Saturday, September 14, 2013

Book Readings at the Melbourne Writers Festival

At the recent Melbourne Writers Festival, Max Barry asked why do audiences sit around and listen to authors reading from their books at writer’s festivals? Shouldn’t they instead be watching authors write? A few years ago, he attempted to put that thought into action. He set himself up in the concourse at the Melbourne Writers Festival so people could watch on a big screen as he wrote. He said it was the worst writing experience in his life, as every murmur or giggle from those watching had him thinking he had made an grievous error. So he now much prefers to do readings from his books.

I heard him and a number of other authors reading from their books at the festival. Some of them had me wanting to buy their book, while others did a good job of convincing me not to buy their book.

Graeme Simsion

If you are an Australian writer and haven’t heard about Graeme Simsion and his book The Rose Project, then you haven’t been paying attention. Simsion has now sold his romantic comedy to 40 countries for around two million dollars. He is in negotiation with Hollywood studios to have it made into an A-list movie. The novel is about a scientist who sets out to find a mate, with a 32 page questionnaire. The main character, Don, has some of the characteristics of Asperger’s Syndrome.

At the festival, Simsion read from the start of the novel. He read very quickly to mimic the voice of his character Don. The section he read was very funny, getting many laughs from me and the audience. He put on a very energetic performance, and I have since purchased the ebook of the novel. 

Max Barry

 Max Barry is an Australian whose book, Lexicon, I had purchased the morning before I saw him read. Lexicon had been getting a lot of good reviews from my Facebook friends, and I had very much enjoyed Barry’s last novel, Machine Man. Both novels are science fiction. Barry choose a section from the start of his novel, where there was a lot of action happening. What struck me about his reading was his unusual descriptive word choices, for example:

He didn’t understand the question. He had run into a pole and all his thoughts had fallen out. He groped for them and found Cecilia.

Catherine Deveny

Catherine Deveny was on the same panel as Max Barry. The panel was appropriately called Dying is Easy, Comedy is Hard, because Deveny tortured her reading to death. She had selected a section from her novel The Happiness Show, but she spent ten minutes, at least, trying to set up the scene. She then interrupted her reading with more background explanation. Her reading, which I found neither funny nor memorable, was cut short by the moderator so the other authors could make a contribution to the one hour panel. If there is one thing I will take out of the festival it is that if I am ever doing a reading from a novel, I will choose a section that requires minimal backgrounding.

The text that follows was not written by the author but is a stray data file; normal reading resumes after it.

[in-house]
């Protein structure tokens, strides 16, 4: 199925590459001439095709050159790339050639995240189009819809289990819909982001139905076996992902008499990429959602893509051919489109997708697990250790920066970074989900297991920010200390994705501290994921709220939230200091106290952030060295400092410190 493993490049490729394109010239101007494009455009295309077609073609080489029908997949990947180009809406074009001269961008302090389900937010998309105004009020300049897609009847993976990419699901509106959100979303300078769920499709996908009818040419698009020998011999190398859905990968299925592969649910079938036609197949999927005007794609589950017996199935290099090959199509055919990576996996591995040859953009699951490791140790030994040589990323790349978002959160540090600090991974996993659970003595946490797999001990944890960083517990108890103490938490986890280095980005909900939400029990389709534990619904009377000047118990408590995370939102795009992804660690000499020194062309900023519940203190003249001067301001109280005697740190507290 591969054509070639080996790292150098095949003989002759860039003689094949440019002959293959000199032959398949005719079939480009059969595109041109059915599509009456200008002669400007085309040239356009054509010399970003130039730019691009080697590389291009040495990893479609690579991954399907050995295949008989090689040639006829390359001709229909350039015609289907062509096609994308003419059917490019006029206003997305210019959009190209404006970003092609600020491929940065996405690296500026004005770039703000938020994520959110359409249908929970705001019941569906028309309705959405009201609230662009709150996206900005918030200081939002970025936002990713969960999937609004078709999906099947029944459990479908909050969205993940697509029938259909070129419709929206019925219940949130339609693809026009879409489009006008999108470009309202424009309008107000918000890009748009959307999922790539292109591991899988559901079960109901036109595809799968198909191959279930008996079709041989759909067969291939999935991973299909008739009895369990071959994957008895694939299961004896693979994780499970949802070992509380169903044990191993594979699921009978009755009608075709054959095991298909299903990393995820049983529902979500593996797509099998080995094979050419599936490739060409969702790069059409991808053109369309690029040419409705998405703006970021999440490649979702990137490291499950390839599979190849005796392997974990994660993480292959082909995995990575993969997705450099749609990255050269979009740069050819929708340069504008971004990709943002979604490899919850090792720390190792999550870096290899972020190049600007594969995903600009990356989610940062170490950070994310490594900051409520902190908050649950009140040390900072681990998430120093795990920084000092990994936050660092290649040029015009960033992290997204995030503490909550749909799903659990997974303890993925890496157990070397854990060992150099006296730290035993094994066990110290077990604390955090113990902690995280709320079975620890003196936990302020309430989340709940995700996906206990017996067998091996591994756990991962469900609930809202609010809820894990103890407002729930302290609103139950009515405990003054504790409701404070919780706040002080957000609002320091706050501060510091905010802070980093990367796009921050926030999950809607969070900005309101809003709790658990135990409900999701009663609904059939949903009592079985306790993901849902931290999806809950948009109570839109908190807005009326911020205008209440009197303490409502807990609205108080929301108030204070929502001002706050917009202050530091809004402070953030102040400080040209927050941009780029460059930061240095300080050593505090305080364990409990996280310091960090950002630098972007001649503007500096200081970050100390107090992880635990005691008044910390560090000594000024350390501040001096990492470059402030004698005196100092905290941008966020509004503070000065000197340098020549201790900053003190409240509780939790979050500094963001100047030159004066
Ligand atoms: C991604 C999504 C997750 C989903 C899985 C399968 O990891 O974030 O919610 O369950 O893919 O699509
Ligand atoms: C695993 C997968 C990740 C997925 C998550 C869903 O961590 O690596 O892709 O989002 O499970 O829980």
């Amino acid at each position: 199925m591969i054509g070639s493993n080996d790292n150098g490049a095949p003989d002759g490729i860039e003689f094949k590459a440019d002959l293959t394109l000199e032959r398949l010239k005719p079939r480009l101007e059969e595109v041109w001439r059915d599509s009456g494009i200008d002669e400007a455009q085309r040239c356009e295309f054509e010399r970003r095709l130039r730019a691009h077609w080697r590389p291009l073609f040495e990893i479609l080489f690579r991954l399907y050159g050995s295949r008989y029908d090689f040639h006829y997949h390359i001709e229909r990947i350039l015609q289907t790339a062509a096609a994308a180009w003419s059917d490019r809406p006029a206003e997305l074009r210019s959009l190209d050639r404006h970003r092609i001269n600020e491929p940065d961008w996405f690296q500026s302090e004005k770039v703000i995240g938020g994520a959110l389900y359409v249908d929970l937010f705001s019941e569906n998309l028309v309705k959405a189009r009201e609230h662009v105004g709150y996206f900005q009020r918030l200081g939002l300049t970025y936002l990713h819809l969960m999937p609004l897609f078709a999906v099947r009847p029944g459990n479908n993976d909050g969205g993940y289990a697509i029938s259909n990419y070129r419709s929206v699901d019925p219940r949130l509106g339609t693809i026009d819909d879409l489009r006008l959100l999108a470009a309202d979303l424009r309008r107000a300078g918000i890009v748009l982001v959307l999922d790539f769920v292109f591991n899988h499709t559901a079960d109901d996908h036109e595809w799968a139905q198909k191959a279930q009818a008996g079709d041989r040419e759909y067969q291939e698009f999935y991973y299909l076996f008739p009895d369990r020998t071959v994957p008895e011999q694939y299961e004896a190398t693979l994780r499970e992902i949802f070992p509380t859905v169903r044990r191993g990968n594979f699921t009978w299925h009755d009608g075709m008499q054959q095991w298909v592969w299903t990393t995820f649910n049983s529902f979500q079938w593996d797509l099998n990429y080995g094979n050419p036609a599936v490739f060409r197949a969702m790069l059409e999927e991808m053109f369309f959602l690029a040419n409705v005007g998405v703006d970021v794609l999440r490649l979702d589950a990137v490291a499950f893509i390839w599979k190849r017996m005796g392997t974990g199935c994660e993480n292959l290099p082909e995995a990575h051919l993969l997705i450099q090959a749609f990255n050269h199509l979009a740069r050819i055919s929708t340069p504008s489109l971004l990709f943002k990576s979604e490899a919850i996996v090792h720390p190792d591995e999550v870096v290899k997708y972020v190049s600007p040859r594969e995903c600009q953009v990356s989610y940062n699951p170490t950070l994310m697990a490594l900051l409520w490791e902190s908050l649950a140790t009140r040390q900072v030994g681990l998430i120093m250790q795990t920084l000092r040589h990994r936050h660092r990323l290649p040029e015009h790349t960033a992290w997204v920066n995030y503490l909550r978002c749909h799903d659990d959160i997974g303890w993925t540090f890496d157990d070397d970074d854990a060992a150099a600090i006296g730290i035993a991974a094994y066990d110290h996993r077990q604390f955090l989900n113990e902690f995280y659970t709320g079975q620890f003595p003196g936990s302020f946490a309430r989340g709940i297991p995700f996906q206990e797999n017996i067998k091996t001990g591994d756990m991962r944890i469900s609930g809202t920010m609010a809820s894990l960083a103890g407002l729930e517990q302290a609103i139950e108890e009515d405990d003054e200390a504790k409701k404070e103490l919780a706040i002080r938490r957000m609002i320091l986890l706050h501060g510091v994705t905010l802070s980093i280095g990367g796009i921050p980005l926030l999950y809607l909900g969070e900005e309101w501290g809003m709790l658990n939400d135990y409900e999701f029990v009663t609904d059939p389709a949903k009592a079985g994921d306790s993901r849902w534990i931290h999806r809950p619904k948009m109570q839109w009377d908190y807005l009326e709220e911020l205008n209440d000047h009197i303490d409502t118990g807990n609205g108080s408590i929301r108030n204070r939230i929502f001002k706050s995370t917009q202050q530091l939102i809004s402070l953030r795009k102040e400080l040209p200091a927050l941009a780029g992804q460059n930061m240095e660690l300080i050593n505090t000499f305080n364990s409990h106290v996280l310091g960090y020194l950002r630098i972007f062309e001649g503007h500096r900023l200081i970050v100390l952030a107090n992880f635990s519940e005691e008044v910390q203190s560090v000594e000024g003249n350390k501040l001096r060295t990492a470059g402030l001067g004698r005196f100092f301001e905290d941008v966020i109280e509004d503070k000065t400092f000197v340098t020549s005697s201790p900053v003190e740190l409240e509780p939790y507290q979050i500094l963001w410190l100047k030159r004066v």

John Weldon

John Weldon is a first time novelist. He was on a panel with two other first time novelists. He had a big Aussie personality, much like the character in his book, Spincycle, where a man who recently separated from his wife. In the section John read, his main character needs to wash his underpants, but his wife took the washing machine. The section was humorous in a blokey way, not really my cup of tea. It also didn’t seem appropriate for an audience of 80% females. But if the rest of his novel was like his reading, then what choice did he have.

What I learnt about doing readings

Choose a section from near the start of the novel where the hook is, and where the assumed knowledge about the plot and characters is not that great for the reader/listener. Choose a section with humour in it, as laughter from the audience is great feedback. Mimic the voice of characters if you can. Put some energy into reading it, so you sound like you are proud of what you have written.   


graywave said...

I had to LoL at your example from Max Barry. I do this myself but I've recently been working with an editor who picks me up on it and encourages me to find less bizarre metaphors. For a comedy, it works fine but, for thrillers, I'm very happy to take her advice.

Anthony J. Langford said...

I've heard of Max Barry. I checked out his site a couple of years ago as he mentioned that a game he had designed drew more people to his writing site that those interested in his writing. He sounds very proactive in bringing people to his work. As for Catherine, sounds like she has no idea about audiences nor holding attention, so it makes you wonder as to the quality of her book, let alone how she got it published. No doubt friends in the business... some form of corruption isnt it?
ps I think the publishing/writing world is female-centric which makes it hard to break in and generally conservative. Good to hear though that people like John Weldon can still break in, even if the audience couldn't relate.